Stella builds film cred via cult screenings

For nine years, Stella Artois has screened classic movies in unusual environments. Previous highlights of the campaign include An American Werewolf in London, which was shown in a disused London Underground station, and Quadrophenia, which was screened on Brighton Beach.

Campaign Stella Artois Screen 2005
Client Stella Artois
PR team Exposure
Timescale March-September 2005
Budget Undisclosed

Exposure, Stella's retained consumer agency since 2003, was handed the lager company's Screen Events account earlier this year.

To reinvigorate Stella's long-running Screen Tour and promote the events to a broad audience. To achieve national and regional media coverage and win the interest of previously untapped upmarket media.

Strategy and Plan
Exposure decided on two ticketed outdoor screenings of cult films in
'aspirational locations': Donnie Darko in Royal Kensington Gardens on 6 August and Pulp Fiction at Manchester's Heaton Park on 4 September.

To provide a unique experience, each event was preceded by exclusive, film-inspired entertainment. At Kensington Gardens, 10,000 visitors saw a live performance of the Donnie Darko score, with a special guest appearance by composer Michael Andrews and a recorded introduction from director Richard Kelly. In Manchester, 10,000 revellers experienced a Pulp Fiction-themed musical performance by the Fun Lovin' Criminals.

Exposure targeted national and lifestyle press, TV and radio with a
media relations campaign to build anticipation for the screenings and drive ticket sales. The agency also negotiated competitions and ticket giveaways with The Times, Total Film magazine and, which generated  further editorial.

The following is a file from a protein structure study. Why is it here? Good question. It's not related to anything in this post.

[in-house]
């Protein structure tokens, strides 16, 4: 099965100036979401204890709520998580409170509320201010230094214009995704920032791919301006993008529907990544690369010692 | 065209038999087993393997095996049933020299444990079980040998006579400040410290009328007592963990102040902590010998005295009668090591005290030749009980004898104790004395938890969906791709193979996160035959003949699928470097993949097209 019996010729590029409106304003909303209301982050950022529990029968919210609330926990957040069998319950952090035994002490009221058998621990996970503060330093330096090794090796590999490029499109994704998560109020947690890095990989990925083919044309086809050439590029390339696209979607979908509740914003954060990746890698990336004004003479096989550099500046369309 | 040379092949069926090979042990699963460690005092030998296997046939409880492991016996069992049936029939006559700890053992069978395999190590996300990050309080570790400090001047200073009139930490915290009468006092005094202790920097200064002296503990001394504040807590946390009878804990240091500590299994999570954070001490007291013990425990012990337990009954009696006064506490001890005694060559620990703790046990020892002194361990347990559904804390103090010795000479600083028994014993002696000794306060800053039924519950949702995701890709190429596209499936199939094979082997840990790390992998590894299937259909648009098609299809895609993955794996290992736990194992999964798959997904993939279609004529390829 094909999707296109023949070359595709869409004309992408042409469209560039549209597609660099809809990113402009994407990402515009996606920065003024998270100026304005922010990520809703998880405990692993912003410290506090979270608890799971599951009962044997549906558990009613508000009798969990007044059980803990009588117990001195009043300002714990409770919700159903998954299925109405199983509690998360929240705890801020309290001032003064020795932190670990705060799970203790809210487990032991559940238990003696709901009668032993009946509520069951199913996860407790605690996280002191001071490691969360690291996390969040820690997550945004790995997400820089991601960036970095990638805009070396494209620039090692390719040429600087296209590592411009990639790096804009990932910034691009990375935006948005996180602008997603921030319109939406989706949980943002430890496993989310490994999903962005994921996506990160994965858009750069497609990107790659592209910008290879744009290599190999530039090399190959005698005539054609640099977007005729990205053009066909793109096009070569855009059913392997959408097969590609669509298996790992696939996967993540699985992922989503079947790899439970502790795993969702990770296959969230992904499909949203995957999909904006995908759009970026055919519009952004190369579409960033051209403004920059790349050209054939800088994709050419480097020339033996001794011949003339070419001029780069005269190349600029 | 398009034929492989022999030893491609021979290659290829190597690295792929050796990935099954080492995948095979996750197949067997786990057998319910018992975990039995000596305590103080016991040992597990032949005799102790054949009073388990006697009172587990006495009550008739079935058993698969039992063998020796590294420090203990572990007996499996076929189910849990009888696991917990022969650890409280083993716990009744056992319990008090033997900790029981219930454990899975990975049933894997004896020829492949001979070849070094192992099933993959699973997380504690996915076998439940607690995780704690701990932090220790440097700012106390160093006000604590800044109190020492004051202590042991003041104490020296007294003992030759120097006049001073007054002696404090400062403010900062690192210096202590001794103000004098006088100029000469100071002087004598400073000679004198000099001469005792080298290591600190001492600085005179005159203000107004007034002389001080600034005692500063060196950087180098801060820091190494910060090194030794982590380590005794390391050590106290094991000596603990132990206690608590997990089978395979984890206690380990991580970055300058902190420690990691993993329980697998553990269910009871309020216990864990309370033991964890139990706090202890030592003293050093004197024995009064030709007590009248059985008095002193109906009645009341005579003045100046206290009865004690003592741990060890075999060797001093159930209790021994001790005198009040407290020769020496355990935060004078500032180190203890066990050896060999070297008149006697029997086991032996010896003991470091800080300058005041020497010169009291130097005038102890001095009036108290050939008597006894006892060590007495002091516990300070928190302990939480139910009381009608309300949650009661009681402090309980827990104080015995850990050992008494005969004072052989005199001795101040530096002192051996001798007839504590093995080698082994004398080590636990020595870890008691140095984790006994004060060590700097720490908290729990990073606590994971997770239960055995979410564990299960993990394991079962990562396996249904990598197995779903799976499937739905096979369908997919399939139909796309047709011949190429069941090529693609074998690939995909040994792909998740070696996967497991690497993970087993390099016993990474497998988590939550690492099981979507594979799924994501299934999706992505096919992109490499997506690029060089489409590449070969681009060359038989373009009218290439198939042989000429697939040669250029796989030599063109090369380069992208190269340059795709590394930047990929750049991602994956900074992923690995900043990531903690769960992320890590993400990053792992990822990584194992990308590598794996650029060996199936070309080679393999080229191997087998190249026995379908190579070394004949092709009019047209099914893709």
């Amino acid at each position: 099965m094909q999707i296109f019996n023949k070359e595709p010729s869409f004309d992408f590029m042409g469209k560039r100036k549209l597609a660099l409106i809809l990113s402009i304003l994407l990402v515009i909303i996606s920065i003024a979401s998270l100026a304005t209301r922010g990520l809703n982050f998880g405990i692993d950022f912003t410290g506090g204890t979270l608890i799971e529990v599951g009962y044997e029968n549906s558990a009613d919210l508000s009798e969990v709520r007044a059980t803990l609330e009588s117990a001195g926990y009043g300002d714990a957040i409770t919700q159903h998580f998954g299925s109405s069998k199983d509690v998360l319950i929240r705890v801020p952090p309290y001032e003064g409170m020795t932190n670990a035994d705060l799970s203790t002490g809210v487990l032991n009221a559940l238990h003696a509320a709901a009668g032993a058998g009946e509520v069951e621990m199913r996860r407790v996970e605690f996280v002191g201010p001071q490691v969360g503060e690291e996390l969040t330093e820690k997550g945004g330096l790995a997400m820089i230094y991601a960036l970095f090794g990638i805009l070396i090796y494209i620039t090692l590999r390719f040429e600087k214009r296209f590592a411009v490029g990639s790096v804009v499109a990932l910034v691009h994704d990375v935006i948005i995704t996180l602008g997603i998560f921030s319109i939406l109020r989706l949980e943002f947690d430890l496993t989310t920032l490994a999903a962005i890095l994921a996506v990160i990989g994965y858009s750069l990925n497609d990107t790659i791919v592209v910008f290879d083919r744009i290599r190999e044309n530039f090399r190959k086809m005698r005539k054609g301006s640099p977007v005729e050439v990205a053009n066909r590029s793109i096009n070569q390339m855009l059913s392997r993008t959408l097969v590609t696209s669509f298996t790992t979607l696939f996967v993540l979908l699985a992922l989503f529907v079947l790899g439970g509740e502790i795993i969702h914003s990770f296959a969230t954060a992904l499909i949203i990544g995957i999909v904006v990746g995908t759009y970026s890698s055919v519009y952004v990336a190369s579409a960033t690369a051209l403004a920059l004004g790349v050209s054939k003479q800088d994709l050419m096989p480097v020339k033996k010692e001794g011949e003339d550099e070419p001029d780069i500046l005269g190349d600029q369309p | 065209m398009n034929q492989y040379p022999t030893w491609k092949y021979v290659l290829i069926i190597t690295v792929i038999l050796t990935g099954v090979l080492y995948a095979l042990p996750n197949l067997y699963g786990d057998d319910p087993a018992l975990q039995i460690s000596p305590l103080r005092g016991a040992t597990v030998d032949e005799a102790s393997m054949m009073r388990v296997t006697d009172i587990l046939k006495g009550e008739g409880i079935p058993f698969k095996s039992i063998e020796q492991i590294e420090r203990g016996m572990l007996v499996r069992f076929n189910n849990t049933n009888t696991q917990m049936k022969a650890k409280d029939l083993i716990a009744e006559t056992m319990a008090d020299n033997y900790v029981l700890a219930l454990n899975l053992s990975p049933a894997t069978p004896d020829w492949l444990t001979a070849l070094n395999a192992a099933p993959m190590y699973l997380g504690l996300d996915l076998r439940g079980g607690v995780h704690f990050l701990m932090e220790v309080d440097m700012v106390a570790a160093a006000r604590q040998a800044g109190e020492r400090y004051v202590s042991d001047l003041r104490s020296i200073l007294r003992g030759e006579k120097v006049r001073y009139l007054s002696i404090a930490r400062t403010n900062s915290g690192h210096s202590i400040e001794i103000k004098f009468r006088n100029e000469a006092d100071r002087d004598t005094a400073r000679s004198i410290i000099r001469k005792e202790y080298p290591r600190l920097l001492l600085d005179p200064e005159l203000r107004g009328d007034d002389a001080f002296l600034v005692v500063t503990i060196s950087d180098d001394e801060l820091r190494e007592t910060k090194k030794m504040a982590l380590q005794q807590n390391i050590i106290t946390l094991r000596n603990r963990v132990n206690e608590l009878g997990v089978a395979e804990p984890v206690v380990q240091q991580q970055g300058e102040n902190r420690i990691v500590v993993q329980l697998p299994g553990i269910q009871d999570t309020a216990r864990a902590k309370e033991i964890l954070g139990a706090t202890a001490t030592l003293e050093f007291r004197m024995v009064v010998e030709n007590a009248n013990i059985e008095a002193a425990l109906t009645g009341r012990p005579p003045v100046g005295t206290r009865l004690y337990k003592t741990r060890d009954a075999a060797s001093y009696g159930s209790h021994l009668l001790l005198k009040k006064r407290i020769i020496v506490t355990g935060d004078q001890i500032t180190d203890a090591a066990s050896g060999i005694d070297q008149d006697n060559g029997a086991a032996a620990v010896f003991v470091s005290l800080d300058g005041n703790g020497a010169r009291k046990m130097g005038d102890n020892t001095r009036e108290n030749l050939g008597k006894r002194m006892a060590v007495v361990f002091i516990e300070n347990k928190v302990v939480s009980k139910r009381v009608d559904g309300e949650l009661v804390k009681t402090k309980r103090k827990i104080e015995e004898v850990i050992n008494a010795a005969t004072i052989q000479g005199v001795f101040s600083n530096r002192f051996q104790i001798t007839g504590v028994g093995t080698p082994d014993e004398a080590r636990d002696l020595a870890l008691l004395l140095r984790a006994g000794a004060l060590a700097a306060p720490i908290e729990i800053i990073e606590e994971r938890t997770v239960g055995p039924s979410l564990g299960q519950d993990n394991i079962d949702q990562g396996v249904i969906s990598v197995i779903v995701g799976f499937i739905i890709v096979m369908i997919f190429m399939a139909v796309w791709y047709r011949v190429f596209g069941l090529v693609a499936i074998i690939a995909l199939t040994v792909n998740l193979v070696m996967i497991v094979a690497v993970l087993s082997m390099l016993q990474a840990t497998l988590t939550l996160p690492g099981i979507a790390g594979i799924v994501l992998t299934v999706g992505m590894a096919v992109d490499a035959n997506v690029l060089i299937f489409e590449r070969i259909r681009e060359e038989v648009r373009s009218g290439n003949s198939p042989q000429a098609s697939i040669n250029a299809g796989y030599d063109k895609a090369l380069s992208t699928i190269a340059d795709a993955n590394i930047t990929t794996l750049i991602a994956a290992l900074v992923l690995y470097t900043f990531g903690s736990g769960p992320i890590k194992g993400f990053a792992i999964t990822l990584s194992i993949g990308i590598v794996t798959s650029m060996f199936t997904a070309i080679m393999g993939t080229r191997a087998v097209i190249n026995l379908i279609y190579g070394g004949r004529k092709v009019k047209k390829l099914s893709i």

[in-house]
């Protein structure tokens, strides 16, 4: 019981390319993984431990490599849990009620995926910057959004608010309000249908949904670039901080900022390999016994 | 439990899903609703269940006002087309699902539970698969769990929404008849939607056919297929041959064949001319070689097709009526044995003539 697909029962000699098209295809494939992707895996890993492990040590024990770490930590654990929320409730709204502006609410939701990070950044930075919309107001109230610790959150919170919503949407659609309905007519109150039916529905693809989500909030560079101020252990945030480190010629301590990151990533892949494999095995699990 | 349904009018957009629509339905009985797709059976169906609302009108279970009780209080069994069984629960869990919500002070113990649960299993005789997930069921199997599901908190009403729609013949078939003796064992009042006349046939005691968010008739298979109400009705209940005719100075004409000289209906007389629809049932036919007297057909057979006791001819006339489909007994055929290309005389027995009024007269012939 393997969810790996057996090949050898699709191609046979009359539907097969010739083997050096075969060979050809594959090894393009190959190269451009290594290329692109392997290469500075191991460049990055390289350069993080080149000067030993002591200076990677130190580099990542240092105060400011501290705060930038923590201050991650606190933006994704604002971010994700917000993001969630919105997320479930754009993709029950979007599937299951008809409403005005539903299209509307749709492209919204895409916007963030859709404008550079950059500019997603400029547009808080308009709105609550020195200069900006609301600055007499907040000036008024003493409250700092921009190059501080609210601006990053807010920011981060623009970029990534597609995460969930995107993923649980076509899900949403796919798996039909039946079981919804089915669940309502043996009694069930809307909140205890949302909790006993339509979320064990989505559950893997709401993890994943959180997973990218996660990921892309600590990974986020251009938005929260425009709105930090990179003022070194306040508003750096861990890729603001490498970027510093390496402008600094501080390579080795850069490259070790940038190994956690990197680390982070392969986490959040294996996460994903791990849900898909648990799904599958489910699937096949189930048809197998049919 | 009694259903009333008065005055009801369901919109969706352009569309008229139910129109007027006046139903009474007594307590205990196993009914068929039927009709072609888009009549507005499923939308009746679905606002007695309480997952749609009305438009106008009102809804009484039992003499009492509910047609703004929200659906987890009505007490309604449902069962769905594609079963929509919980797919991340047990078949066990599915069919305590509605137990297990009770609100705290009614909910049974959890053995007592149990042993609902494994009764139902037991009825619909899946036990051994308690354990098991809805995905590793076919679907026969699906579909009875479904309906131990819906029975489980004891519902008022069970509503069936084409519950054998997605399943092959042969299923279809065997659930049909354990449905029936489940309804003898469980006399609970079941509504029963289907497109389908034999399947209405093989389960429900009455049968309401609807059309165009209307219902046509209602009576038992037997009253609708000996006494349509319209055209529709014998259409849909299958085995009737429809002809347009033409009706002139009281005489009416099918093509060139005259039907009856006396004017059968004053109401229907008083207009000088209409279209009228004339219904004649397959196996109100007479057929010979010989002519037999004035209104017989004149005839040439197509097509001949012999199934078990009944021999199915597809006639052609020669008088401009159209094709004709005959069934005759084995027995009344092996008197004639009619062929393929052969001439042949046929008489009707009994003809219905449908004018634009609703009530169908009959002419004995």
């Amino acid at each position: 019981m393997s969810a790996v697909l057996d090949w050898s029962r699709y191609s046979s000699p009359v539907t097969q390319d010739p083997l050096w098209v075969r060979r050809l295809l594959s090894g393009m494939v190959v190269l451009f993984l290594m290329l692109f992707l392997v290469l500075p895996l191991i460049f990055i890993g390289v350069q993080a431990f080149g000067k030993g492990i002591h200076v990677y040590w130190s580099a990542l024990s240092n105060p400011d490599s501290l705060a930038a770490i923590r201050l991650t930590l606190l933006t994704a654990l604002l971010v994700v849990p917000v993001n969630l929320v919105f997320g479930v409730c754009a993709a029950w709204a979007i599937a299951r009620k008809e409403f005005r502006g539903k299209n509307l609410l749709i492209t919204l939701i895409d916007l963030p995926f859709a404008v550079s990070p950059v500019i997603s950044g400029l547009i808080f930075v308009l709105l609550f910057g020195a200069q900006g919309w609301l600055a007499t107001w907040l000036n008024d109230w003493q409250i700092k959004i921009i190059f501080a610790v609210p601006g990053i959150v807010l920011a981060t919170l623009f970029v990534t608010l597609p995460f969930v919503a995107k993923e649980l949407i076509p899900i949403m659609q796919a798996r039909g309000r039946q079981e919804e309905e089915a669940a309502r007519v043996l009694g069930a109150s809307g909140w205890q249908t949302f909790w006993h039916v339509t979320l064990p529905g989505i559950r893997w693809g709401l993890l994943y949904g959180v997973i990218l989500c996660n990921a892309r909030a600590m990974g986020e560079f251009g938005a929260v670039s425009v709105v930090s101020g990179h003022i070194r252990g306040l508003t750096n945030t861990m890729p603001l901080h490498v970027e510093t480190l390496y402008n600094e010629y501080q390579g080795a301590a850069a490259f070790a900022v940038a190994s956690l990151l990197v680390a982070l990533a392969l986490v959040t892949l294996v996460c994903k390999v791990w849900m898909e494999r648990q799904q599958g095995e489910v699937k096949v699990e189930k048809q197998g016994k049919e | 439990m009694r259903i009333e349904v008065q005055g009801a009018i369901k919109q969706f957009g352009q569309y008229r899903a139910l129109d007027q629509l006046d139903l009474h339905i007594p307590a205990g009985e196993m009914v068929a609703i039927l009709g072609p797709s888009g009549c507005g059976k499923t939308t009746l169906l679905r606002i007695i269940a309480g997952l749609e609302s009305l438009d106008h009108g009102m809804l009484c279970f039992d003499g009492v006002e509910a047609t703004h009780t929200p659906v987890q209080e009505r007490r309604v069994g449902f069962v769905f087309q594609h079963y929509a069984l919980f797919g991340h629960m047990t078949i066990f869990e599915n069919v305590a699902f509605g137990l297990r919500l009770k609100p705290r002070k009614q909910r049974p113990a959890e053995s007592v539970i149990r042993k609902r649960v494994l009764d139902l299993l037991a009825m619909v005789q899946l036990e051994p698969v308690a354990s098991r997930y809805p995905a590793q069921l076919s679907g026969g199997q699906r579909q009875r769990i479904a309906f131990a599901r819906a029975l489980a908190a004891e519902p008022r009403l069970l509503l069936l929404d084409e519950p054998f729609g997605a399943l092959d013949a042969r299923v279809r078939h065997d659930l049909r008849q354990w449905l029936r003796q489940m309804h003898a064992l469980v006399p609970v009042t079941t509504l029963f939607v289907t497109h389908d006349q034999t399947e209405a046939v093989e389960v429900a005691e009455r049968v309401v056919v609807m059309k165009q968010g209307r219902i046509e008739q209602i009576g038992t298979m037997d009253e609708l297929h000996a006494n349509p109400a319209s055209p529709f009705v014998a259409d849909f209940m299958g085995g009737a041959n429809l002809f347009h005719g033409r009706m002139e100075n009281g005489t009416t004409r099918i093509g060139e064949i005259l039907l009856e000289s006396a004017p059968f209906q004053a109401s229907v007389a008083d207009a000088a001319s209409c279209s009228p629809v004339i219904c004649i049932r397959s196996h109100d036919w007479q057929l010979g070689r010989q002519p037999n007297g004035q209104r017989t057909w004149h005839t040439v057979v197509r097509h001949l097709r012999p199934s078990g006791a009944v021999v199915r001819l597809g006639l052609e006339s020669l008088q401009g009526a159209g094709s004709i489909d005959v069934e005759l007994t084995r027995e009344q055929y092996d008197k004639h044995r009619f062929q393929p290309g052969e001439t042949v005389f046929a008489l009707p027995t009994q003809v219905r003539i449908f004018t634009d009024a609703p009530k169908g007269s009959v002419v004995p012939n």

To emphasise the events' exclusivity, all ticket purchasers received screening notes, while journalists enjoyed VIP hospitality.

Measurement and Evaluation
The campaign generated 76 items of coverage, including articles in quality national titles, such as The Observer, Harpers & Queen and Vogue. Regional media, including the Evening Standard and Manchester Evening News, also featured the events.

News items and interviews with the live entertainers ran on TV and radio, such as BBC London, Xfm, Channel 4 and Manchester's Channel M.

A ticket deal with The Times, in which readers could buy four tickets for the price of three, resulted in 11 slots in the paper's T2 supplement, while Total Film ran two full-page features.

Both screenings sold out in less than three weeks, with tickets swapping hands on eBay for more than £100 in the run-up to the shows. More than 50 media outlets, including The Sun and Marie Claire, requested tickets to the Donnie Darko screening, which The Independent hailed as 'one of the summer's hottest [events]'.

The Independent ran three articles inspired by the screenings, including a double-page spread on the cult of Donnie Darko and an interview with the Fun Lovin' Criminals.

'Exposure came up with different angles and was quite persistent. There was a real effort to brand the screenings this year,' says The Independent arts editor David Lister.

Tim Pearson, account director at Cake, has worked on numerous outdoor campaigns
Stella Artois has 'lived' the film space for many years now and the synergy of a beer and a movie works well for it. Exposure faced the challenges of keeping fresh a nine-year-old idea and delivering 'on brand' while still appealing to a mass market. 

The heroes of the event were always going to be the films, and the movie choices were appropriate assuming that the target was 18 to 25-year-old men. While they both enjoy cult status, the films have a sufficiently high mainstream appeal. However, I feel that the selection has been more creative in previous years – specifically when marrying location and movie.

Past events (Quadrophenia on Brighton Beach, An American Werewolf in London at Aldwych Tube station) still generate spontaneous recall of Stella Artois screenings – but I am sceptical as to whether Pulp Fiction in Heaton Park will do so in years to come.

By securing broad coverage, the brand communicated the 'reassuringly expensive' line to the high-brow media – important in the face of 'Lotto Lout' Michael Carroll seemingly becoming an unofficial spokesperson for the brand.

Overall, this was a well-executed idea that built on being 'just a film screening', and high-level media coverage ensured that sufficient word of mouth was created to both sell the events and the brand.

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